They also start believing that, even if they're not telling the truth about
something today, they'll be able to cure it tomorrow, so it won't harm anybody.
I don't think they're really out to cause people losses. But they lose control
of their own of their own judgment. ... I truly believe that.
The problem that we have from time to time is that our government doesn't keep
attenuated to that thought, and starts permitting itself to believe that,
without oversight and without controls by governmental entities like the
Securities and Exchange Commission, people that will act in a positive,
rational fashion when it comes to honesty and integrity in a business
[Fraud] happens, unfortunately, and far too often. And if we keep our guard
down, it's going to happen in massive ways. And I think that's exactly what
happened with the SEC and with the federal government. When the Republicans
came in and they passed this reform act, the Securities Reform Act in 1995,
they sent out a signal: "We're not going to police you. We're not going to look
at your conduct." ...
We are interviewing Arthur Levitt, the former chairman of the SEC. What do
you suggest we ask him?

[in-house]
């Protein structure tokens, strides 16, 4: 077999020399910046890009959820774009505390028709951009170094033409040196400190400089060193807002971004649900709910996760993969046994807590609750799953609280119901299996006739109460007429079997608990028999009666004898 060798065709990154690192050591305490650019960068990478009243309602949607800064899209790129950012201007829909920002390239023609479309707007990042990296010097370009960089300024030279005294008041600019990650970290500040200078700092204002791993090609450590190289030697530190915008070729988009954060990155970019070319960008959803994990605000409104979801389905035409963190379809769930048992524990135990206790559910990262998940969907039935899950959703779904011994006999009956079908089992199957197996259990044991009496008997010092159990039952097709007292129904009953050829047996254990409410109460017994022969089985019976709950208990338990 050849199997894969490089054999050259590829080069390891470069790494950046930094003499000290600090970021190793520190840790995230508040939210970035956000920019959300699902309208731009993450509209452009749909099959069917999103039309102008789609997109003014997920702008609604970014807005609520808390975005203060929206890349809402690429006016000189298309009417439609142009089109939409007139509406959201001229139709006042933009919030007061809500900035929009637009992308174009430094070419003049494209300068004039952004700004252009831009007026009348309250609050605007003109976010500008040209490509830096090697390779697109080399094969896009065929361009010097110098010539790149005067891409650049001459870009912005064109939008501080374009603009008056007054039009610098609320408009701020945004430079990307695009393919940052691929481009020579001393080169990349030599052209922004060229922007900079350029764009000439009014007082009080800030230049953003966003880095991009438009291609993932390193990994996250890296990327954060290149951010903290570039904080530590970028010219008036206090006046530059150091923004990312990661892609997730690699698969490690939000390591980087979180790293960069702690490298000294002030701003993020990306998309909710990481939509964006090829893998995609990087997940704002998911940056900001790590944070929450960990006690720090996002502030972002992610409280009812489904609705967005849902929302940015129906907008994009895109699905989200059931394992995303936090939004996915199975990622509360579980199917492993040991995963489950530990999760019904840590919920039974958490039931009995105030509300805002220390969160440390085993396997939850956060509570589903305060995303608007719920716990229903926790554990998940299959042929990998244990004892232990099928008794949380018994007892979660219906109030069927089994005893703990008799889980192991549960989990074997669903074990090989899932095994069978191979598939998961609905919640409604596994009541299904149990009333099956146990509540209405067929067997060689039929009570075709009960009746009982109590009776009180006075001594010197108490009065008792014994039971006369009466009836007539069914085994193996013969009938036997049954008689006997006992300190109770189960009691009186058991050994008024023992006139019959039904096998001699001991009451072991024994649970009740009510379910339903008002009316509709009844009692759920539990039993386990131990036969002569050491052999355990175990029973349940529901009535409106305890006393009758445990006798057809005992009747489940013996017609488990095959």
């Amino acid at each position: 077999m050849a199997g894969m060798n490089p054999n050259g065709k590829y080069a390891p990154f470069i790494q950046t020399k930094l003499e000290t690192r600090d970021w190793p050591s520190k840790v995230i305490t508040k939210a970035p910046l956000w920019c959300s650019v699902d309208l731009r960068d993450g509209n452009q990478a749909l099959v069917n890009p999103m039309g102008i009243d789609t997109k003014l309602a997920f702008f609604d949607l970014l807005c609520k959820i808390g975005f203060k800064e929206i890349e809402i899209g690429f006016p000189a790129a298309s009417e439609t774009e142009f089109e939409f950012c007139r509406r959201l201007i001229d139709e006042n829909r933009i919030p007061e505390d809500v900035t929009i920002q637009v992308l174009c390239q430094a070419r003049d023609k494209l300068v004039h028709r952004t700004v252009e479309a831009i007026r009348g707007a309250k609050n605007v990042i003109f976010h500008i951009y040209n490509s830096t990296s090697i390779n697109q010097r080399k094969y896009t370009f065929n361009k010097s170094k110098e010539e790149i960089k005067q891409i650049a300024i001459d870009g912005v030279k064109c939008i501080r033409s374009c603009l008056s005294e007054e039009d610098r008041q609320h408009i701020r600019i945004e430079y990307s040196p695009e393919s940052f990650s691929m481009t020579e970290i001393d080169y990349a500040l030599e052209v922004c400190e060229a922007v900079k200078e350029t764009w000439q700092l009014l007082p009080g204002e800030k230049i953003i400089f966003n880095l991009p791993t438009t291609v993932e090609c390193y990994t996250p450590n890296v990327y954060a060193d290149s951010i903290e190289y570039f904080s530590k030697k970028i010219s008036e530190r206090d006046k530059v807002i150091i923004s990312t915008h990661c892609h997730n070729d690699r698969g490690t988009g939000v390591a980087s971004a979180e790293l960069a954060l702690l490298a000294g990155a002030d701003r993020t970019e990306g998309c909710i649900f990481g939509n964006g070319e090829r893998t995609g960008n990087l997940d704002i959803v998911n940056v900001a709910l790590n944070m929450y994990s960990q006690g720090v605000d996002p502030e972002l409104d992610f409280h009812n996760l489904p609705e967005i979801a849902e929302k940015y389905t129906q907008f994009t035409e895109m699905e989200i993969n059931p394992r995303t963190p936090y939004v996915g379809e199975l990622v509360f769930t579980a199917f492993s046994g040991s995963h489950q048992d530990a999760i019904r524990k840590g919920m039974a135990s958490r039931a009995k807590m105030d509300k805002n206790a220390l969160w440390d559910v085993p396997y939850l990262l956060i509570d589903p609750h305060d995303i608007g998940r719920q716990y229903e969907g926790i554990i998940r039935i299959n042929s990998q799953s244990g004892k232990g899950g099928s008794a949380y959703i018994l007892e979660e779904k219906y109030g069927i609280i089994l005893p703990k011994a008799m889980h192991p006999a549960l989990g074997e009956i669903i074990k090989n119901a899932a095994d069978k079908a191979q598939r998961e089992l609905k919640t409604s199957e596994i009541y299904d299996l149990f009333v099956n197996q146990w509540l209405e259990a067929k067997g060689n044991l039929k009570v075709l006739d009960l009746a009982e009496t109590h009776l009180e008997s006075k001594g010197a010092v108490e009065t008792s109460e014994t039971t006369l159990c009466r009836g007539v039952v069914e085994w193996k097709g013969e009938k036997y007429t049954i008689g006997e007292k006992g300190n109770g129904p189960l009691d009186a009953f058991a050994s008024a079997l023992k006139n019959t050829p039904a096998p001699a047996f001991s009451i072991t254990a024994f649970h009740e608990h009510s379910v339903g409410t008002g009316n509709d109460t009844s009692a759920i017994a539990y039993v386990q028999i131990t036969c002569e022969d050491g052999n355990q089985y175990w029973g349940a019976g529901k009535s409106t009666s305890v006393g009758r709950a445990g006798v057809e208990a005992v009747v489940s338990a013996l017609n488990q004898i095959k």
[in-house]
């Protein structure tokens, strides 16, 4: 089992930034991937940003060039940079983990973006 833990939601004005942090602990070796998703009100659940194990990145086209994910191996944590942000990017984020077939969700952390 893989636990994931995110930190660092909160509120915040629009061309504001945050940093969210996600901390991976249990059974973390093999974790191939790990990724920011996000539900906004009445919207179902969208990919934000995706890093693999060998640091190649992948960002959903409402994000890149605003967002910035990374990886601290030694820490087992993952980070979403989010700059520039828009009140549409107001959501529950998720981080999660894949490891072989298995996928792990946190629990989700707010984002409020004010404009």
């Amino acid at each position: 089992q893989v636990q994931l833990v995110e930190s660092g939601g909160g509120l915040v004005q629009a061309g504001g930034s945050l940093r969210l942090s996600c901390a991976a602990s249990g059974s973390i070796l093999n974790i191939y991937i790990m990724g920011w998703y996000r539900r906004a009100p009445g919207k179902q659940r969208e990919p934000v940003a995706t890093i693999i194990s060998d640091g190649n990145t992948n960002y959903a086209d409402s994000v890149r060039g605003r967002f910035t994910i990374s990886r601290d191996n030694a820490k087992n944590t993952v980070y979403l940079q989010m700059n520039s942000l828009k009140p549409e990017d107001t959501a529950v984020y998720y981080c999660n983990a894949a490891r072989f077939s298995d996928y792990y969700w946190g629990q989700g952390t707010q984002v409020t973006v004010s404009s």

I think that you can ask Arthur whether he ever really believed he had the
sufficient resources to take care of the problems that I've just described.
Like any other executive, you have to use your resources in areas that you
think you can be most efficient. He did it in other ways, in other areas of
need. He left basically the policing of the kind of wrongdoing that I'm
describing to the private sector, meaning the private litigation arena. ...
Let's get back to the nitty-gritty of these allegations. What is wrong with
an investment banker rewarding their best customers with allocations?
If that's all they do, it probably isn't wrong. If they say, "OK, you are my
best customer, so I am going to give you x number of shares on the offering,"
that's business. But when you couple the giving of the shares to a customer
with a kickback with a requirement that they buy in the aftermarket even though
it's a wash transaction -- it's just a transaction to create an illusory market
-- that's wrong. That's a manipulative device.
Keep in mind also that there's a limit on what investment bankers can make as
fees and commissions -- compensation on an offering. So let's say ... it's a 7
percent amount. Instead of making 7 percent on these offerings through these
extra commissions, both upfront and after the fact, I've been told that a $4
1/2 million deal for the underwriter -- in other words, what the underwriter
would normally make $4 million on -- they can make $20 million or $30 million
because of all of the kickbacks.
Describe again for me, if you can, the kickback. What are they getting?
There are several different kinds. Can you name them and go through
One is an upfront price for entry. "I want to get an allocation from your IPO.
What do I have to pay you?" The underwriter says, "You have to produce x
dollars in commission income up front before any deal takes place. When you
show me that good faith, then I will start giving you an IPO allocation. In
addition to that, for every one share I give you in the IPO allocation, you
have to commit to buy three shares in the aftermarket. And then on top of that,